The federal government’s insolvency reform package, announced in September, has now been introduced into the Parliament with the aim to reposition the insolvency system to help more small businesses restructure and survive the economic impact of COVID-19, Treasurer Josh Frydenberg said on Thursday.
Deemed the most significant changes to Australia’s insolvency framework in 30 years, the package draws on key features from Chapter 11 of the Bankruptcy Code in the US, and is expected to cover around 76 per cent of businesses subject to insolvencies today, 98 per cent of whom have fewer than 20 employees.
“As the economy continues to recover, it will be critical that distressed businesses have the necessary flexibility to either restructure or to wind down their operations in an orderly manner,” said Treasurer Frydenberg.
As part of these changes, a new debt restructuring process will be introduced for incorporated businesses with liabilities of less than $1 million.
“By moving from a rigid one-size-fits-all “creditor in possession” model to a more flexible “debtor in possession” model, it will allow eligible small businesses to restructure their existing debts while remaining in control of their business.
“For those businesses that are unfortunately unable to survive the economic impacts of the coronavirus outbreak, a new simplified liquidation pathway will be introduced for small businesses to allow faster and lower-cost liquidation,” the Treasurer noted.
Complementary measures will also be enacted to ensure the insolvency sector can respond effectively both in the short and long term to increased demand and to the needs of small business.
Some of these include the temporary waiver of fees associated with registration as a registered liquidator for approximately two years until 30 June 2022.
According to Treasury, following the passage of legislation through the Parliament, these new insolvency processes will be available for small businesses from 1 January 2021.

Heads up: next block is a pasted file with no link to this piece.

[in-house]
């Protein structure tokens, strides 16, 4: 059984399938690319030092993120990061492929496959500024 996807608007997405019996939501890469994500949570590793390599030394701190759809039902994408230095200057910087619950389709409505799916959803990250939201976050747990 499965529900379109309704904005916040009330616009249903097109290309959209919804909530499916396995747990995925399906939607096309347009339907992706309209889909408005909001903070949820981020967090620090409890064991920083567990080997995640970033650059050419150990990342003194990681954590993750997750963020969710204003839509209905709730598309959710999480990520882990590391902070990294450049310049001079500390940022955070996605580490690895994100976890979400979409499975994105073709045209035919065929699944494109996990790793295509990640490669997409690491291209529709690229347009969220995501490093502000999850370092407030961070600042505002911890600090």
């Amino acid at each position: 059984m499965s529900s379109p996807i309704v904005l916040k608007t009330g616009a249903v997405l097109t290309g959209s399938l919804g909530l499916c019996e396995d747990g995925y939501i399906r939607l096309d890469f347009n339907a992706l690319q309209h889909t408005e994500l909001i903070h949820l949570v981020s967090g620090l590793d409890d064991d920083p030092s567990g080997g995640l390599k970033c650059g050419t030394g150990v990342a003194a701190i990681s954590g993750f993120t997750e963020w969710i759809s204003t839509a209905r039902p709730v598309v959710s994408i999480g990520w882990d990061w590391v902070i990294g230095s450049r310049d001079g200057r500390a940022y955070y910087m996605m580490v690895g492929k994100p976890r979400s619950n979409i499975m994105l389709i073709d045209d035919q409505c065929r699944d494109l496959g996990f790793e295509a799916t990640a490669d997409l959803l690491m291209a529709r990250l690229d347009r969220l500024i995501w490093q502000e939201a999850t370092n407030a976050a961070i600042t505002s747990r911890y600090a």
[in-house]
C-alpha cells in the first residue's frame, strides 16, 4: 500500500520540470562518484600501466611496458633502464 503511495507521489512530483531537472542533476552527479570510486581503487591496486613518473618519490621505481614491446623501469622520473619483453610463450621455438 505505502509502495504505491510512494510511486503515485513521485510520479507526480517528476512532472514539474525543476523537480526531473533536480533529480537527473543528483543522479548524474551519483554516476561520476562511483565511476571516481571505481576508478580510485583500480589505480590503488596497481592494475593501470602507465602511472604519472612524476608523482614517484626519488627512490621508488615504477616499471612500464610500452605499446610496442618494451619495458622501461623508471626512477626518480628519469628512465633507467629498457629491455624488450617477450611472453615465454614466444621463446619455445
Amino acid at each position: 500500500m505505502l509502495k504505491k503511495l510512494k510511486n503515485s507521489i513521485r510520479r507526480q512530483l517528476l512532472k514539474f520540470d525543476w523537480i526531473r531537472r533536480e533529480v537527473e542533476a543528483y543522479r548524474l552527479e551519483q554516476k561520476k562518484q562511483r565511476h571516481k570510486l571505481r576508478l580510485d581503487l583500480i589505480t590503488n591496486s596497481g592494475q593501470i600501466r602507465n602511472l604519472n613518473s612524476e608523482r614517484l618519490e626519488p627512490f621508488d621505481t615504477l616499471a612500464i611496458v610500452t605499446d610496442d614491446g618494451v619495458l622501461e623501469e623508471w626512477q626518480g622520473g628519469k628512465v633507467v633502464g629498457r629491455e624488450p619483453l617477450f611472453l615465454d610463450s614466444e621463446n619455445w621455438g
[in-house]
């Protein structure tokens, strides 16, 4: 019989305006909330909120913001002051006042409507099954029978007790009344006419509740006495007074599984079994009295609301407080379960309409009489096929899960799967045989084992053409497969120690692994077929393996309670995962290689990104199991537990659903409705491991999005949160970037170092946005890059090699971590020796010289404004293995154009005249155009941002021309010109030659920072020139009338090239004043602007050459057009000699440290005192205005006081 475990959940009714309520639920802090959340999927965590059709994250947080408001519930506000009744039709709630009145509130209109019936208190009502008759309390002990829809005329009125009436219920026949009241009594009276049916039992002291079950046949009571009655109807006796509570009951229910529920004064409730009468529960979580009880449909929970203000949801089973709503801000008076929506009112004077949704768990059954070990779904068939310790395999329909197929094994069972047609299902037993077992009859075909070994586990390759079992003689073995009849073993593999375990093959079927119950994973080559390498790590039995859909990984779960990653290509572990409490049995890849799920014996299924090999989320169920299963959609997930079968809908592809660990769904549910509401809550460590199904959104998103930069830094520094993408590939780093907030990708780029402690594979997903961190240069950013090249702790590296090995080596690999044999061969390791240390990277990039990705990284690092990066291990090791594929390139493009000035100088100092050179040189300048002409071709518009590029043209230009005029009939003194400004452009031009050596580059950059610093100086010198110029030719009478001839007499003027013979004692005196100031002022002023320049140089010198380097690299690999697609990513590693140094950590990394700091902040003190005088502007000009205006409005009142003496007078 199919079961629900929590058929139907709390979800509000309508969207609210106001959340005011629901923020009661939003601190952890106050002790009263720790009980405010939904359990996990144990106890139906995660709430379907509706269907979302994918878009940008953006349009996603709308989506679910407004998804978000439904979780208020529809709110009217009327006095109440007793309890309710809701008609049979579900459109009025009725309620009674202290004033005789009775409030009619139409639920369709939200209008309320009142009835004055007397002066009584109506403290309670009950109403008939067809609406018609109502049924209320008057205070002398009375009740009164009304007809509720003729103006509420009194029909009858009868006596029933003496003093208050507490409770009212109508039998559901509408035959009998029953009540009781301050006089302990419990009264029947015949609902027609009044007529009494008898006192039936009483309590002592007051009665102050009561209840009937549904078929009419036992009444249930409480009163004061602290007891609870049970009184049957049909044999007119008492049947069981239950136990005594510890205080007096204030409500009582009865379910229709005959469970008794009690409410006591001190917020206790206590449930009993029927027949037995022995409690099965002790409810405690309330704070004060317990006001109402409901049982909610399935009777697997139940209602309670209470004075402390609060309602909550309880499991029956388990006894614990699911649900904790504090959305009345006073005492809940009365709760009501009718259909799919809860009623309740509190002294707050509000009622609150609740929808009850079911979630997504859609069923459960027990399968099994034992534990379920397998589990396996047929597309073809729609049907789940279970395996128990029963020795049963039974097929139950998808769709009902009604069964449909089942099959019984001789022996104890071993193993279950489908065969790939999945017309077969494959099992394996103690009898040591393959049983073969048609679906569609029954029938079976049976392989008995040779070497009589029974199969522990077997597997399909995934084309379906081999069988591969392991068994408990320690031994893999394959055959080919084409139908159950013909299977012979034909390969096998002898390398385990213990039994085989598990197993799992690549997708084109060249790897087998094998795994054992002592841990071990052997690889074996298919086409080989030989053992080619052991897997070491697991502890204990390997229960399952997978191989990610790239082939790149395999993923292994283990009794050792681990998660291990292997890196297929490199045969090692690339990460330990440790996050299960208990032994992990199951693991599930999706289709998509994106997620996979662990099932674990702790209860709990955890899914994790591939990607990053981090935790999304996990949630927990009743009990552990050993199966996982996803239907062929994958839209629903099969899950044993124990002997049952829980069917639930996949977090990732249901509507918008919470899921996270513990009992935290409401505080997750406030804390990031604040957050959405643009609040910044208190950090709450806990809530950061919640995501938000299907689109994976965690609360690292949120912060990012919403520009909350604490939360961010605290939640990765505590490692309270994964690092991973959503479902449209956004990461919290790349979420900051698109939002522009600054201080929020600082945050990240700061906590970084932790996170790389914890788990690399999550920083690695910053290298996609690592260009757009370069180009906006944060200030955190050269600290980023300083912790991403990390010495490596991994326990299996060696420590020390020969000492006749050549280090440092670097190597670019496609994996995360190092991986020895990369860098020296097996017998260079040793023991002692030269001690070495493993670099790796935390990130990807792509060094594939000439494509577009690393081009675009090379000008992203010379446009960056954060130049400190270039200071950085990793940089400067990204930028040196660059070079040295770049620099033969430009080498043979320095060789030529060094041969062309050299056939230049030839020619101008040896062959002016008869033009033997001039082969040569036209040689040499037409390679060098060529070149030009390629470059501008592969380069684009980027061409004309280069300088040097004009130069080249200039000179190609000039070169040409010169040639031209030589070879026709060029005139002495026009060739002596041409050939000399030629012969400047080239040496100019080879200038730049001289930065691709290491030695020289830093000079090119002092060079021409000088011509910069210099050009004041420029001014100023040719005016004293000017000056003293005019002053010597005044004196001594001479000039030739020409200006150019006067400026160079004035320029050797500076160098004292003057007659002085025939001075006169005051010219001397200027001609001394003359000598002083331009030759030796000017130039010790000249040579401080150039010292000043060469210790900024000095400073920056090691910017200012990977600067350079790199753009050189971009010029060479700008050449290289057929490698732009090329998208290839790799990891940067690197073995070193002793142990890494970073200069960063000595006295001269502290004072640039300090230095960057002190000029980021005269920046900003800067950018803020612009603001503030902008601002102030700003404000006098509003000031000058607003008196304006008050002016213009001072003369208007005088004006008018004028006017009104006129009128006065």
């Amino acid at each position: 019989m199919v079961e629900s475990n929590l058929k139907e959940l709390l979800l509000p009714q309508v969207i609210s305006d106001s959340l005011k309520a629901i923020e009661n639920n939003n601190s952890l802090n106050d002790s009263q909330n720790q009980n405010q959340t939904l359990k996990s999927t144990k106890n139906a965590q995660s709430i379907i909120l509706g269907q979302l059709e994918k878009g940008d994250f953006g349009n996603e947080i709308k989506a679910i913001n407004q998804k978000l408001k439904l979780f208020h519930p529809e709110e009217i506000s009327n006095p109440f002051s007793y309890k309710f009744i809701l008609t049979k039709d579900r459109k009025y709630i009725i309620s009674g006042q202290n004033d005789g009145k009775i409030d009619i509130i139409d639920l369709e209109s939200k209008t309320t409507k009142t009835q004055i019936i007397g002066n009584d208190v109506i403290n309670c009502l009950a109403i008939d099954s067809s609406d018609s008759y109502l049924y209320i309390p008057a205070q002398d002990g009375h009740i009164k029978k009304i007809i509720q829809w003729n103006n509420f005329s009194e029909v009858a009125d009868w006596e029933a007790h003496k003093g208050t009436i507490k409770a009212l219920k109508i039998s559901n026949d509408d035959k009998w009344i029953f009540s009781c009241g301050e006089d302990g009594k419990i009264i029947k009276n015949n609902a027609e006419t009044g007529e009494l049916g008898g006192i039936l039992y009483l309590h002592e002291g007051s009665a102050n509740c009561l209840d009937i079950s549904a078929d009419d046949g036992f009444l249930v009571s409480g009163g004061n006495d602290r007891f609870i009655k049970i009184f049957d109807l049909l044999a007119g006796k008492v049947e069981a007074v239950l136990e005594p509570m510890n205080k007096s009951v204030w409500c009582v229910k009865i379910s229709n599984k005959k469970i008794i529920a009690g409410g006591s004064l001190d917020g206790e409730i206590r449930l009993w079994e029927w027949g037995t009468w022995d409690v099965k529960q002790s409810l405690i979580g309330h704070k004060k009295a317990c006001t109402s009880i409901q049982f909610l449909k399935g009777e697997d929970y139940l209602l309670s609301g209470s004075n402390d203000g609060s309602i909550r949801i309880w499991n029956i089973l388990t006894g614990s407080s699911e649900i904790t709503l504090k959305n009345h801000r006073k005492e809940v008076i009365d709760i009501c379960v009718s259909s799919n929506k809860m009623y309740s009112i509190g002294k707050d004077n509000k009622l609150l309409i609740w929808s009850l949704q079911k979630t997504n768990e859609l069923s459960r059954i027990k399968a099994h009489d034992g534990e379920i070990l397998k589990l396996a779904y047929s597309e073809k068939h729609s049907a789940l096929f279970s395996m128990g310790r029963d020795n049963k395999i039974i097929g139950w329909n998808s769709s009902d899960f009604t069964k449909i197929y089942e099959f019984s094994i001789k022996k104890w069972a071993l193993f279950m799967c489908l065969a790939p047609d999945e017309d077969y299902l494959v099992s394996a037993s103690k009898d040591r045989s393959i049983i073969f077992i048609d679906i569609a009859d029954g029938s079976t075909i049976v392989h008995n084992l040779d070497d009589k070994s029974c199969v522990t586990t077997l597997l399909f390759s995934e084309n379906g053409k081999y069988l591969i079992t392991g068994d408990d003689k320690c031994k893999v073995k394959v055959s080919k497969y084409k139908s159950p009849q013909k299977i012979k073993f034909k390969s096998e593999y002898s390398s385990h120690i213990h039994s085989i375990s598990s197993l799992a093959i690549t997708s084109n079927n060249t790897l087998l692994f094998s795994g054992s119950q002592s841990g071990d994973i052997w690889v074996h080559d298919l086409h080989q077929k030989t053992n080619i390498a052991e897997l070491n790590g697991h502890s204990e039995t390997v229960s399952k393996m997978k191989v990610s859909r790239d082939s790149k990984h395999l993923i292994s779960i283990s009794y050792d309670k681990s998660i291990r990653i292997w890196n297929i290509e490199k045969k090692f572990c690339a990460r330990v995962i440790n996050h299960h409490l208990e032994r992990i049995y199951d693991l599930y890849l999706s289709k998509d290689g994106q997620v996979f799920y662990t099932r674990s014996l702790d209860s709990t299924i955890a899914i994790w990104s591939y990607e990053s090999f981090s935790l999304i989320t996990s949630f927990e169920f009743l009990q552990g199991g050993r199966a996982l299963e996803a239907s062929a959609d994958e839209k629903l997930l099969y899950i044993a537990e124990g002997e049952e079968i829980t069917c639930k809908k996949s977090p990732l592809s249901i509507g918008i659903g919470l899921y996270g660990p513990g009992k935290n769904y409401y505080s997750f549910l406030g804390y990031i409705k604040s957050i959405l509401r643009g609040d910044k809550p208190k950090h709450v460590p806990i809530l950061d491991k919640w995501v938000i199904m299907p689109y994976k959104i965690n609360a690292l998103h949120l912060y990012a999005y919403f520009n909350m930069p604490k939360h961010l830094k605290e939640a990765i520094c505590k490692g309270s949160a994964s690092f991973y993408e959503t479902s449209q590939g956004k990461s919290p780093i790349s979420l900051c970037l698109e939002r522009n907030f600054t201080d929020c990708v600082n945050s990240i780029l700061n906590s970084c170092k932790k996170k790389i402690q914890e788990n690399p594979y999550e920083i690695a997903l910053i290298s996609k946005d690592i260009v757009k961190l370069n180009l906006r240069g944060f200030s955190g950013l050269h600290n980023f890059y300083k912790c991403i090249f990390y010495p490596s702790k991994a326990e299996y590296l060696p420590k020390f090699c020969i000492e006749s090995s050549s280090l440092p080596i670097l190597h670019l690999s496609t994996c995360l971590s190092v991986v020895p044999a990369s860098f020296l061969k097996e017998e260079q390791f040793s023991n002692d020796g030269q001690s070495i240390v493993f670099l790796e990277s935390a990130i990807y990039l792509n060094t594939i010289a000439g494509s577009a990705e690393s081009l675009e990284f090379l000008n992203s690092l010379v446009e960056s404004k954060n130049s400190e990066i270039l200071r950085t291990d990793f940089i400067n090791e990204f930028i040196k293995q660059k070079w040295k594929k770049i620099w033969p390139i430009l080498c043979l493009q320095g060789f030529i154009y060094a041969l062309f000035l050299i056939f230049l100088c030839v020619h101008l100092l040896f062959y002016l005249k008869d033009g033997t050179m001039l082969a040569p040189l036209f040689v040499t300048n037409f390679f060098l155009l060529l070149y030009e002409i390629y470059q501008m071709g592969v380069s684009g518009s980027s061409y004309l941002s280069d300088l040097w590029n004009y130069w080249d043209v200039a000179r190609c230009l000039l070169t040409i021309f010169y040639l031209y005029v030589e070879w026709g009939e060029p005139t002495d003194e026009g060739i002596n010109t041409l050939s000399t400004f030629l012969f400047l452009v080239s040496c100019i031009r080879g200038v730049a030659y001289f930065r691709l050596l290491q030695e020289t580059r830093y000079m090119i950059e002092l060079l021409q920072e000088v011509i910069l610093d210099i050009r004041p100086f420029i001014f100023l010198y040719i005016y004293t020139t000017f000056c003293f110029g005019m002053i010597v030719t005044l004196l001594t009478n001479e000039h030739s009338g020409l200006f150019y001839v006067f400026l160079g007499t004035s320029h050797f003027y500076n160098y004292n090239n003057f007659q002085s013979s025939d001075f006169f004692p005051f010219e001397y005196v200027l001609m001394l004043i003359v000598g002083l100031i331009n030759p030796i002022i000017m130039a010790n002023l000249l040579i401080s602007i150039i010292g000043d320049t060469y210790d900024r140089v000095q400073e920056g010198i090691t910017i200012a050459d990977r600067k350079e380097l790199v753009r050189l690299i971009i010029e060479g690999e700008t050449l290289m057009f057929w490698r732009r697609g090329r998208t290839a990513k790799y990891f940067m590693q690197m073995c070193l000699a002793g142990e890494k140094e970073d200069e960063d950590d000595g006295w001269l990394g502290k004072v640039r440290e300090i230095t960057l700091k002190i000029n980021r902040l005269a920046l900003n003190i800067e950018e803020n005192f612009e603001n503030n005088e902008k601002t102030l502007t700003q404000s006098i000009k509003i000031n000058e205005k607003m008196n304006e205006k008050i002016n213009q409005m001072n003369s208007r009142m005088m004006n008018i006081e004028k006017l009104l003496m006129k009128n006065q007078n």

“Together, these measures will reduce costs for small businesses, reduce the time they spend during the insolvency process, ensure greater economic dynamism, and ultimately help more small businesses through the recovery phase of the COVID-19 crisis,” said Mr Frydenberg.
The Australian Small Business and Family Enterprise Ombudsman (ASBFEO), Kate Carnell, welcomed the Treasurer’s announcement, noting that the legislation tabled will make it easier for small businesses to restructure or wind up and are in line with the recommendations made in the Ombudsman’s Insolvency Practices Inquiry final report.
“These landmark reforms will be a game changer for small businesses, particularly those that have been heavily impacted by the COVID crisis,” Ms Carnell said.
“Instead of finding themselves on an express train to winding up with no control over the process, these changes will ensure small businesses will have the option to turn their business around, giving them a fighting chance to survive.”
She noted that for those businesses that sadly need to wind up, the liquidation process will be simpler, faster and cheaper.
“We know the pandemic, which followed a devastating season of natural disasters, has driven many small businesses to the brink.
“Modelling by Deloitte Access Economics estimated about 240,000 small businesses are at risk of failure.
“This is exactly why small businesses need to sit down with their trusted and accredited financial adviser for a viability assessment as a matter of urgency,” Ms Carnell said.